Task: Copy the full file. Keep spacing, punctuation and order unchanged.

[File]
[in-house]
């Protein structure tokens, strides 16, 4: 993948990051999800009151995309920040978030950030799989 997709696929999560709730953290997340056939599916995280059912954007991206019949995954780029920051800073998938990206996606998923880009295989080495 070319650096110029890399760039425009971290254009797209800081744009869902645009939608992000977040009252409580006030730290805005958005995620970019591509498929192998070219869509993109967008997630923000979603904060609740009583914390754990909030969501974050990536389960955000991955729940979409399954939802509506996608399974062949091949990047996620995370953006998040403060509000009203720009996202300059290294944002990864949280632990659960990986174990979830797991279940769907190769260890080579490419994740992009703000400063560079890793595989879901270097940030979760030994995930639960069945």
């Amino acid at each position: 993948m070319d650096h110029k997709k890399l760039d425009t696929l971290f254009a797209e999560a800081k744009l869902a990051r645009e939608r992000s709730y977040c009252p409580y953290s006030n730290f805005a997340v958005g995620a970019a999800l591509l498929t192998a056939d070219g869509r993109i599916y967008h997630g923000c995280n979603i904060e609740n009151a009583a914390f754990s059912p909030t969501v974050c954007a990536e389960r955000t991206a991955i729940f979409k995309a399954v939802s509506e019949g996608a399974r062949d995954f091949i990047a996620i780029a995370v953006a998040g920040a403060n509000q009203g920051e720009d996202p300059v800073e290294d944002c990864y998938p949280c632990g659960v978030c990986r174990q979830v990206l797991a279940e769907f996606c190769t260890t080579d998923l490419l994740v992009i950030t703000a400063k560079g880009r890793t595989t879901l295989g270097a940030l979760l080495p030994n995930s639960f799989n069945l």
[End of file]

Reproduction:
[in-house]
């Protein structure tokens, strides 16, 4: 993948990051999800009151995309920040978030950030799989 997709696929999560709730953290997340056939599916995280059912954007991206019949995954780029920051800073998938990206996606998923880009295989080495 070319650096110029890399760039425009971290254009797209800081744009869902645009939608992000977040009252409580006030730290805005958005995620970019591509498929192998070219869509993109967008997630923000979603904060609740009583914390754990909030969501974050990536389960955000991955729940979409399954939802509506996608399974062949091949990047996620995370953006998040403060509000009203720009996202300059290294944002990864949280632990659960990986174990979830797991279940769907190769260890080579490419994740992009703000400063560079890793595989879901270097940030979760030994995930639960069945």
């Amino acid at each position: 993948m070319d650096h110029k997709k890399l760039d425009t696929l971290f254009a797209e999560a800081k744009l869902a990051r645009e939608r992000s709730y977040c009252p409580y953290s006030n730290f805005a997340v958005g995620a970019a999800l591509l498929t192998a056939d070219g869509r993109i599916y967008h997630g923000c995280n979603i904060e609740n009151a009583a914390f754990s059912p909030t969501v974050c954007a990536e389960r955000t991206a991955i729940f979409k995309a399954v939802s509506e019949g996608a399974r062949d995954f091949i990047a996620i780029a995370v953006a998040g920040a403060n509000q009203g920051e720009d996202p300059v800073e290294d944002c990864y998938p949280c632990g659960v978030c990986r174990q979830v990206l797991a279940e769907f996606c190769t260890t080579d998923l490419l994740v992009i950030t703000a400063k560079g880009r890793t595989t879901l295989g270097a940030l979760l080495p030994n995930s639960f799989n069945l």